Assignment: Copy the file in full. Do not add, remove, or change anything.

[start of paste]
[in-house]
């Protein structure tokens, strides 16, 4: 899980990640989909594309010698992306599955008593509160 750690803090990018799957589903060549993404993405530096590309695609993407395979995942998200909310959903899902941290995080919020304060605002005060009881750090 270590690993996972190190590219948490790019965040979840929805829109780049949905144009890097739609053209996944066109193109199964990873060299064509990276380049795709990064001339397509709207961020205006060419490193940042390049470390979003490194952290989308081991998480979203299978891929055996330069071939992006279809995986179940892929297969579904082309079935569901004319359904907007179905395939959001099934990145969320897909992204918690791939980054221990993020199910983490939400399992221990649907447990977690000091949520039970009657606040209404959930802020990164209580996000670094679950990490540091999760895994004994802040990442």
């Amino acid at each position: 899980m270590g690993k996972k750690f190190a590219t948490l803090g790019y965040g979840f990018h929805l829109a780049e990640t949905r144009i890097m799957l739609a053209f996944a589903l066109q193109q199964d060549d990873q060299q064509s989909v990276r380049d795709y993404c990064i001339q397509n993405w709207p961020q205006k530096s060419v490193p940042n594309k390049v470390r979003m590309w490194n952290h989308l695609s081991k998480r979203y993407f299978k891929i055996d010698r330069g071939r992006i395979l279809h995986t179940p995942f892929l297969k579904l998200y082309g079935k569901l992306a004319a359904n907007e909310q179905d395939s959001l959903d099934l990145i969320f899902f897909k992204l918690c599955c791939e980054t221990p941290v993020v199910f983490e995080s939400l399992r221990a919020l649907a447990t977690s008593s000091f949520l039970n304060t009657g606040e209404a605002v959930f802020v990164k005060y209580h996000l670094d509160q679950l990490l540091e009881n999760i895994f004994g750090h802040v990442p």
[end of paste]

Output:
[in-house]
């Protein structure tokens, strides 16, 4: 899980990640989909594309010698992306599955008593509160 750690803090990018799957589903060549993404993405530096590309695609993407395979995942998200909310959903899902941290995080919020304060605002005060009881750090 270590690993996972190190590219948490790019965040979840929805829109780049949905144009890097739609053209996944066109193109199964990873060299064509990276380049795709990064001339397509709207961020205006060419490193940042390049470390979003490194952290989308081991998480979203299978891929055996330069071939992006279809995986179940892929297969579904082309079935569901004319359904907007179905395939959001099934990145969320897909992204918690791939980054221990993020199910983490939400399992221990649907447990977690000091949520039970009657606040209404959930802020990164209580996000670094679950990490540091999760895994004994802040990442």
């Amino acid at each position: 899980m270590g690993k996972k750690f190190a590219t948490l803090g790019y965040g979840f990018h929805l829109a780049e990640t949905r144009i890097m799957l739609a053209f996944a589903l066109q193109q199964d060549d990873q060299q064509s989909v990276r380049d795709y993404c990064i001339q397509n993405w709207p961020q205006k530096s060419v490193p940042n594309k390049v470390r979003m590309w490194n952290h989308l695609s081991k998480r979203y993407f299978k891929i055996d010698r330069g071939r992006i395979l279809h995986t179940p995942f892929l297969k579904l998200y082309g079935k569901l992306a004319a359904n907007e909310q179905d395939s959001l959903d099934l990145i969320f899902f897909k992204l918690c599955c791939e980054t221990p941290v993020v199910f983490e995080s939400l399992r221990a919020l649907a447990t977690s008593s000091f949520l039970n304060t009657g606040e209404a605002v959930f802020v990164k005060y209580h996000l670094d509160q679950l990490l540091e009881n999760i895994f004994g750090h802040v990442p």